1. Jim Rogers, 59, is a former Richmond city councilmember who narrowly lost his seat in 2014, finishing with 13.19 percent of the vote behind Eduardo Martinez’s 14.77 percent. Long considered a moderate voice on the council, Rogers contends on his candidate statement that “it’s all about the issues, not political friends and enemies.” As a council member, Rogers spearheaded the passage of the Measure U half-cent sales tax and helped to negotiate the $90 million community benefits package that came with the approval of Chevron’s Modernization Project.

 

  1. David Schoenthal, 47, is an entrepreneur and independent associate with LegalShield, a legal service provider. He is president of the Point Richmond Business Association, a member of the Economic Development Commission, and a PTA member and parent at Washington Elementary. According to his candidate statement, Schoenthal has recently been working with the Richmond Police Department and community groups to build collaborative relationships and increase safety.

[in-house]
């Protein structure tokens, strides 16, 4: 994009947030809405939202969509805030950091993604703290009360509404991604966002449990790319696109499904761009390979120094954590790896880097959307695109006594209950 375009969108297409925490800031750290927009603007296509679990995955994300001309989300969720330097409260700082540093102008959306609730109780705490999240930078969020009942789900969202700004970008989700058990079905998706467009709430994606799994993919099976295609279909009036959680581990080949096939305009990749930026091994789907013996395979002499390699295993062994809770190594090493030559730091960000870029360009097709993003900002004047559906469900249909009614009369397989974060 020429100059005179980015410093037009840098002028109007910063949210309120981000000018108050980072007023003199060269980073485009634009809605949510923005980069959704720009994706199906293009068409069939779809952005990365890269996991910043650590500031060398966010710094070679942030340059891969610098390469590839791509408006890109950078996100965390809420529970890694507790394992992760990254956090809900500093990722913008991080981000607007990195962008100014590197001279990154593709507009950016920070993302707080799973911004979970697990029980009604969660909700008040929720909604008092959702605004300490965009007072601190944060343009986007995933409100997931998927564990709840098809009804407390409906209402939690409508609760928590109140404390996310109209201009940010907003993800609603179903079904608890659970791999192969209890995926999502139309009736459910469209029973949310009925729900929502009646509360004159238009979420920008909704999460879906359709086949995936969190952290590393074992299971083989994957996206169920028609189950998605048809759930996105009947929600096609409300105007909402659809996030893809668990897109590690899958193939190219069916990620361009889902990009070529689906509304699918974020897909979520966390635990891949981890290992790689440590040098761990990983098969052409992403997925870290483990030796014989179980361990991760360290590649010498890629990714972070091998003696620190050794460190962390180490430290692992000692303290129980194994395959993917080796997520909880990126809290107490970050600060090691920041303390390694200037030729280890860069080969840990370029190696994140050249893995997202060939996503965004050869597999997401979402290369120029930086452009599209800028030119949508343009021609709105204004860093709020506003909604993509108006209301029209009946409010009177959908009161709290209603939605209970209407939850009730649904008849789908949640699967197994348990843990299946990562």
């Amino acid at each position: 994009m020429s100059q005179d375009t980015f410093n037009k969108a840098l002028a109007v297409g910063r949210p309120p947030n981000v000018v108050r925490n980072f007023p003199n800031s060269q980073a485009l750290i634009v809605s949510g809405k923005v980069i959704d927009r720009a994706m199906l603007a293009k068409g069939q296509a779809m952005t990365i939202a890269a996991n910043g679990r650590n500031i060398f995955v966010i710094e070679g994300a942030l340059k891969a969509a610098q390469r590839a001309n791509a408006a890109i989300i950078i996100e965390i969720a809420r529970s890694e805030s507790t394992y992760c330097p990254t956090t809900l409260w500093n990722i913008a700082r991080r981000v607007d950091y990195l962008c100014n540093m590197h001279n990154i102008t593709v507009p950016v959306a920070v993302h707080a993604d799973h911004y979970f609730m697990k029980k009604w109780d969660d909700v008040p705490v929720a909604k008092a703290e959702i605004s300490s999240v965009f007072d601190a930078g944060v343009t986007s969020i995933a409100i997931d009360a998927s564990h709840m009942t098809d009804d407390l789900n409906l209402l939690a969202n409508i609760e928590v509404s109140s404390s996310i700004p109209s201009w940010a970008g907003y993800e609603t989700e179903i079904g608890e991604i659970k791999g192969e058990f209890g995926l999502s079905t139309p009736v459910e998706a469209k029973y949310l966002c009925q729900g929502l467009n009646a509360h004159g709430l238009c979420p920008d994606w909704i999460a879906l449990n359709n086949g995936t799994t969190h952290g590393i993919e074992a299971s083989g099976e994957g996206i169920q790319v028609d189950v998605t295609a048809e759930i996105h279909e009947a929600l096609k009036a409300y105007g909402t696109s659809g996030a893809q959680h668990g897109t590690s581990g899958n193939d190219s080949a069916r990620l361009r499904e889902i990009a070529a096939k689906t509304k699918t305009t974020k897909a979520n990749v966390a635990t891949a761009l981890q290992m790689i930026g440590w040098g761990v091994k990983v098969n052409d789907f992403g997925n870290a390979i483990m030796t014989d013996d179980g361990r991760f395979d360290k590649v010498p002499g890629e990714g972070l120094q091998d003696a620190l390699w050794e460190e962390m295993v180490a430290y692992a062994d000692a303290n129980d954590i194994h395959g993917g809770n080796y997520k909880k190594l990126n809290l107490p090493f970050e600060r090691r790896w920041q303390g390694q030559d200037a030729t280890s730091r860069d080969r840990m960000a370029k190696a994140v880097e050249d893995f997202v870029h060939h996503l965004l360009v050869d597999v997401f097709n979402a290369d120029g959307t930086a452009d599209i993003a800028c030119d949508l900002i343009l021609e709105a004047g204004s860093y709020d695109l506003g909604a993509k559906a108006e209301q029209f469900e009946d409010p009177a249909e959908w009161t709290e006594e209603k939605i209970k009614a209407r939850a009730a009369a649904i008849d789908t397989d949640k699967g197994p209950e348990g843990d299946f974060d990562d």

1. Kathryn Sibley is an executive assistant of the Contra Costa Local Agency Formation Commission. According to her candidate statement, in 2007, Sibley was appointed by Mayor McLaughlin to the San Pablo Avenue Specific Plan Advisory Committee. She is also a member of the Public Art Advisory Committee.

 

  1. Uche J. Uwahemu, 42, is a business owner. According to his candidate statement, Uwahemu has over 20 years of experience in non-profit and private work. If appointed to the city council, Uwahemu’s goal is to work with elected officials “to create a robust smart economy in Richmond.” Uwahemu ran for mayor in November 2014, against Tom Butt and Nat Bates. He won 13.84 percent of the vote in the election.

Bonnie Chan and Semany Gashaw also contributed to this report.